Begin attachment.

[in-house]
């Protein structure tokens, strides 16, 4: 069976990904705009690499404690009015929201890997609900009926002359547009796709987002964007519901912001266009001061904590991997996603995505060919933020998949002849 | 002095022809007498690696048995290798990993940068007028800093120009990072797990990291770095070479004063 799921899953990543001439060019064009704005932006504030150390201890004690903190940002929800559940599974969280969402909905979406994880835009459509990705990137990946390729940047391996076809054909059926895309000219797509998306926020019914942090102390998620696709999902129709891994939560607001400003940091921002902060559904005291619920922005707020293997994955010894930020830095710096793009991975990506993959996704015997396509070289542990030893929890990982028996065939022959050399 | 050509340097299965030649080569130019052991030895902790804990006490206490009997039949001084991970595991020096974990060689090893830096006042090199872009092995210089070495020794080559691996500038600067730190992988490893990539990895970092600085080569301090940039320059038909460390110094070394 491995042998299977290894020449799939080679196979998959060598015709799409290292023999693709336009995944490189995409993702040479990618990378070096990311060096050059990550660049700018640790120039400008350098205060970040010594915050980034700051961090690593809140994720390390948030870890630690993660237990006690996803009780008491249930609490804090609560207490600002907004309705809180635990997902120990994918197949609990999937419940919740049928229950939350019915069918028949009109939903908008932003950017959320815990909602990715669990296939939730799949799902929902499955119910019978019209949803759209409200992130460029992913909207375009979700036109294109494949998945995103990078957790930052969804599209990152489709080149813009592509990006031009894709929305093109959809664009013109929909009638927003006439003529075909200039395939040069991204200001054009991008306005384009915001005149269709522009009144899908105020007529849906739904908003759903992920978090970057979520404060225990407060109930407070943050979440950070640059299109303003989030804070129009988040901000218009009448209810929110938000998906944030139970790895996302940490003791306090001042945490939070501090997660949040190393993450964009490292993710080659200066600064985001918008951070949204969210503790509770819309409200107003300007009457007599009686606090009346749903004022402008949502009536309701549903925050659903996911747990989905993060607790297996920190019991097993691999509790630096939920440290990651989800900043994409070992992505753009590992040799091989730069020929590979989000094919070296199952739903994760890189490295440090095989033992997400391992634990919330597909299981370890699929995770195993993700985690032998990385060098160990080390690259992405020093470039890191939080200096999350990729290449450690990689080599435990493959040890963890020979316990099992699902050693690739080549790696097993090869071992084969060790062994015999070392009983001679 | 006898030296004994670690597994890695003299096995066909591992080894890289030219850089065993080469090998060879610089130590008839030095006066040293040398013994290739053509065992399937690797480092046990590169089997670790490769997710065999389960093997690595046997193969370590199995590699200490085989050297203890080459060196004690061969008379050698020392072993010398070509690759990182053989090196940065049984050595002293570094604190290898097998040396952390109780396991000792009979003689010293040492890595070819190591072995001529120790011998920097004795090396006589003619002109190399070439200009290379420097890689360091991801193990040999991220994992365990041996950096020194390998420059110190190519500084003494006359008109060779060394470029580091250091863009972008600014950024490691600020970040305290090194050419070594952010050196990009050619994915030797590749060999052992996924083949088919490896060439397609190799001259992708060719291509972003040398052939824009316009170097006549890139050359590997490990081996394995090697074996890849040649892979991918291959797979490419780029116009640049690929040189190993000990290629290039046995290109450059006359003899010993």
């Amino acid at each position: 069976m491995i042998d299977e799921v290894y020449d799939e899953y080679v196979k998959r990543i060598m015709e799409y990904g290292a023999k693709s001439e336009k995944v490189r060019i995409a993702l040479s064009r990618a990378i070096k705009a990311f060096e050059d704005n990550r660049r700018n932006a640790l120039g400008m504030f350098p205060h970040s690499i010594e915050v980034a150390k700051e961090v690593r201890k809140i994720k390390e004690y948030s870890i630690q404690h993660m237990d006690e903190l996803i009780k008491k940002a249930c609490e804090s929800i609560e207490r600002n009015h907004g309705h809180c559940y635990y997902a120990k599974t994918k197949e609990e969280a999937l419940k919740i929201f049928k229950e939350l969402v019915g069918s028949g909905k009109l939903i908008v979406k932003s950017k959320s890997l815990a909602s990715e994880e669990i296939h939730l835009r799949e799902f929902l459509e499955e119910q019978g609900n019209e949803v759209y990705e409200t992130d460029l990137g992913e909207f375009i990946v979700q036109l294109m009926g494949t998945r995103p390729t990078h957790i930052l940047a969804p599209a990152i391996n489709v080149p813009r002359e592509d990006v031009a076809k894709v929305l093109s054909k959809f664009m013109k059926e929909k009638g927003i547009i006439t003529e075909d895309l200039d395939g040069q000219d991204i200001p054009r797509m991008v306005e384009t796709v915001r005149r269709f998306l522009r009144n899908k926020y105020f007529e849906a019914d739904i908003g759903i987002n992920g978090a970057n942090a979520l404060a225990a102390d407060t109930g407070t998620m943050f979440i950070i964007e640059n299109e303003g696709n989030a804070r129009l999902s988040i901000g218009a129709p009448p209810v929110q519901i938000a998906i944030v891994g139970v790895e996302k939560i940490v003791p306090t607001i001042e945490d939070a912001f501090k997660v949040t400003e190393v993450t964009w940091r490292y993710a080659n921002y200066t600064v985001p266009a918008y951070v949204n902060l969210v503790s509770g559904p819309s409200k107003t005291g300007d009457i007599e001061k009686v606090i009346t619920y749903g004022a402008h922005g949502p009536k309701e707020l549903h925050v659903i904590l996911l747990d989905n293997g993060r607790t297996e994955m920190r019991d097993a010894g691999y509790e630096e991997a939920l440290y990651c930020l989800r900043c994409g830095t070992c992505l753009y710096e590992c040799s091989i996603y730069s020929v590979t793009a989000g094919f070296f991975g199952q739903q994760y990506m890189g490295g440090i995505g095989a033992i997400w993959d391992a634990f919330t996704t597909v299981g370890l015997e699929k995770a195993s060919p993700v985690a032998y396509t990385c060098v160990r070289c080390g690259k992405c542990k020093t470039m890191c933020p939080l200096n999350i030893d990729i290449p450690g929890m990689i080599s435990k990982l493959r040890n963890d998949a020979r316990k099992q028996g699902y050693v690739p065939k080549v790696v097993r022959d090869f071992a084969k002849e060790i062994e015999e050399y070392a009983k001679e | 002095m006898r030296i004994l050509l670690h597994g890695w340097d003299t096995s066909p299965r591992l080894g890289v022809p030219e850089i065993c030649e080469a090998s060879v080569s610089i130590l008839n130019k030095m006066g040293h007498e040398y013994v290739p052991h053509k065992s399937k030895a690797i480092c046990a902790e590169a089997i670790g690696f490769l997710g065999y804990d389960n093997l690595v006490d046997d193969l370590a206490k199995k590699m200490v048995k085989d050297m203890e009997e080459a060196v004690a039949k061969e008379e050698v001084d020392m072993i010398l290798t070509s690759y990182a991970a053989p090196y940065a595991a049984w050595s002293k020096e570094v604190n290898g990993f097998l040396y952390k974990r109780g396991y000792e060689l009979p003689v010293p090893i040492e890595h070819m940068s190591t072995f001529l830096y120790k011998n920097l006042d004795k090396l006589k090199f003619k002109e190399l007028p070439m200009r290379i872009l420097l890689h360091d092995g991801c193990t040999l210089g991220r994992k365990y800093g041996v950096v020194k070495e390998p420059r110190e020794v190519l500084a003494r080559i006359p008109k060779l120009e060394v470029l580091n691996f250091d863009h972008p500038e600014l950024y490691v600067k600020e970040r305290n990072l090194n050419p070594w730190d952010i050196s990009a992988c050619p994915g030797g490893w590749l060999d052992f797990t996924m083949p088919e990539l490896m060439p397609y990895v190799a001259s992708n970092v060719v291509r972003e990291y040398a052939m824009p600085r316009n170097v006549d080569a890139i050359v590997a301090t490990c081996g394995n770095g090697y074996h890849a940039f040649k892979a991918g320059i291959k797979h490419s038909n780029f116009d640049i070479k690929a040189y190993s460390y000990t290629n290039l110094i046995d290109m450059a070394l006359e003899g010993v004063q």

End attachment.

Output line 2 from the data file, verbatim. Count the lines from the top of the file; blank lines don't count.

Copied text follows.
């Protein structure tokens, strides 16, 4: 069976990904705009690499404690009015929201890997609900009926002359547009796709987002964007519901912001266009001061904590991997996603995505060919933020998949002849 | 002095022809007498690696048995290798990993940068007028800093120009990072797990990291770095070479004063 799921899953990543001439060019064009704005932006504030150390201890004690903190940002929800559940599974969280969402909905979406994880835009459509990705990137990946390729940047391996076809054909059926895309000219797509998306926020019914942090102390998620696709999902129709891994939560607001400003940091921002902060559904005291619920922005707020293997994955010894930020830095710096793009991975990506993959996704015997396509070289542990030893929890990982028996065939022959050399 | 050509340097299965030649080569130019052991030895902790804990006490206490009997039949001084991970595991020096974990060689090893830096006042090199872009092995210089070495020794080559691996500038600067730190992988490893990539990895970092600085080569301090940039320059038909460390110094070394 491995042998299977290894020449799939080679196979998959060598015709799409290292023999693709336009995944490189995409993702040479990618990378070096990311060096050059990550660049700018640790120039400008350098205060970040010594915050980034700051961090690593809140994720390390948030870890630690993660237990006690996803009780008491249930609490804090609560207490600002907004309705809180635990997902120990994918197949609990999937419940919740049928229950939350019915069918028949009109939903908008932003950017959320815990909602990715669990296939939730799949799902929902499955119910019978019209949803759209409200992130460029992913909207375009979700036109294109494949998945995103990078957790930052969804599209990152489709080149813009592509990006031009894709929305093109959809664009013109929909009638927003006439003529075909200039395939040069991204200001054009991008306005384009915001005149269709522009009144899908105020007529849906739904908003759903992920978090970057979520404060225990407060109930407070943050979440950070640059299109303003989030804070129009988040901000218009009448209810929110938000998906944030139970790895996302940490003791306090001042945490939070501090997660949040190393993450964009490292993710080659200066600064985001918008951070949204969210503790509770819309409200107003300007009457007599009686606090009346749903004022402008949502009536309701549903925050659903996911747990989905993060607790297996920190019991097993691999509790630096939920440290990651989800900043994409070992992505753009590992040799091989730069020929590979989000094919070296199952739903994760890189490295440090095989033992997400391992634990919330597909299981370890699929995770195993993700985690032998990385060098160990080390690259992405020093470039890191939080200096999350990729290449450690990689080599435990493959040890963890020979316990099992699902050693690739080549790696097993090869071992084969060790062994015999070392009983001679 | 006898030296004994670690597994890695003299096995066909591992080894890289030219850089065993080469090998060879610089130590008839030095006066040293040398013994290739053509065992399937690797480092046990590169089997670790490769997710065999389960093997690595046997193969370590199995590699200490085989050297203890080459060196004690061969008379050698020392072993010398070509690759990182053989090196940065049984050595002293570094604190290898097998040396952390109780396991000792009979003689010293040492890595070819190591072995001529120790011998920097004795090396006589003619002109190399070439200009290379420097890689360091991801193990040999991220994992365990041996950096020194390998420059110190190519500084003494006359008109060779060394470029580091250091863009972008600014950024490691600020970040305290090194050419070594952010050196990009050619994915030797590749060999052992996924083949088919490896060439397609190799001259992708060719291509972003040398052939824009316009170097006549890139050359590997490990081996394995090697074996890849040649892979991918291959797979490419780029116009640049690929040189190993000990290629290039046995290109450059006359003899010993």